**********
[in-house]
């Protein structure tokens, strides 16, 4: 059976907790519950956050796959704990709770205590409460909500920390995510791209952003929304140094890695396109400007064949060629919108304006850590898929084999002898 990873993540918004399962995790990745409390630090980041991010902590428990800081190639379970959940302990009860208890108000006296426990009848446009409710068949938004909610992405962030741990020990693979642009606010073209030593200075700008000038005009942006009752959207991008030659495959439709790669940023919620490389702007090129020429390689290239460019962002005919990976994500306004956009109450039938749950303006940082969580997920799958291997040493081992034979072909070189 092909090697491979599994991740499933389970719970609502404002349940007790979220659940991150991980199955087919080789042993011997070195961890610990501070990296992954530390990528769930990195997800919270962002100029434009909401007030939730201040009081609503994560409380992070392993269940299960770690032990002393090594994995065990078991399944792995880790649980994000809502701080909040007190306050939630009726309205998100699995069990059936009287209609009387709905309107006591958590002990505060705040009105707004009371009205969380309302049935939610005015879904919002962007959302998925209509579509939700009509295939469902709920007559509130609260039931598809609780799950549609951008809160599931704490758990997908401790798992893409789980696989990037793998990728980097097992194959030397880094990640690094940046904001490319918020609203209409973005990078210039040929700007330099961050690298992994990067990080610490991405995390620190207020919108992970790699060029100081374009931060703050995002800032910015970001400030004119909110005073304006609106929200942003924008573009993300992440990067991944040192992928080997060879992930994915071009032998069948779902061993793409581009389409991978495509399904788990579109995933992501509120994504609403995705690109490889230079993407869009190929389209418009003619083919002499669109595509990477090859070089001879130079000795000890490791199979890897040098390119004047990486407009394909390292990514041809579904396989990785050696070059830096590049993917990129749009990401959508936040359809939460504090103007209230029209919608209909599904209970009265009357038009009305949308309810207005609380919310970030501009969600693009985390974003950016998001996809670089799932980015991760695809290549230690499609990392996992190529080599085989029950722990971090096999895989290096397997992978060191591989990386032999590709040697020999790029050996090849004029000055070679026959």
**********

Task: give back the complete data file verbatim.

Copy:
[in-house]
């Protein structure tokens, strides 16, 4: 059976907790519950956050796959704990709770205590409460909500920390995510791209952003929304140094890695396109400007064949060629919108304006850590898929084999002898 990873993540918004399962995790990745409390630090980041991010902590428990800081190639379970959940302990009860208890108000006296426990009848446009409710068949938004909610992405962030741990020990693979642009606010073209030593200075700008000038005009942006009752959207991008030659495959439709790669940023919620490389702007090129020429390689290239460019962002005919990976994500306004956009109450039938749950303006940082969580997920799958291997040493081992034979072909070189 092909090697491979599994991740499933389970719970609502404002349940007790979220659940991150991980199955087919080789042993011997070195961890610990501070990296992954530390990528769930990195997800919270962002100029434009909401007030939730201040009081609503994560409380992070392993269940299960770690032990002393090594994995065990078991399944792995880790649980994000809502701080909040007190306050939630009726309205998100699995069990059936009287209609009387709905309107006591958590002990505060705040009105707004009371009205969380309302049935939610005015879904919002962007959302998925209509579509939700009509295939469902709920007559509130609260039931598809609780799950549609951008809160599931704490758990997908401790798992893409789980696989990037793998990728980097097992194959030397880094990640690094940046904001490319918020609203209409973005990078210039040929700007330099961050690298992994990067990080610490991405995390620190207020919108992970790699060029100081374009931060703050995002800032910015970001400030004119909110005073304006609106929200942003924008573009993300992440990067991944040192992928080997060879992930994915071009032998069948779902061993793409581009389409991978495509399904788990579109995933992501509120994504609403995705690109490889230079993407869009190929389209418009003619083919002499669109595509990477090859070089001879130079000795000890490791199979890897040098390119004047990486407009394909390292990514041809579904396989990785050696070059830096590049993917990129749009990401959508936040359809939460504090103007209230029209919608209909599904209970009265009357038009009305949308309810207005609380919310970030501009969600693009985390974003950016998001996809670089799932980015991760695809290549230690499609990392996992190529080599085989029950722990971090096999895989290096397997992978060191591989990386032999590709040697020999790029050996090849004029000055070679026959």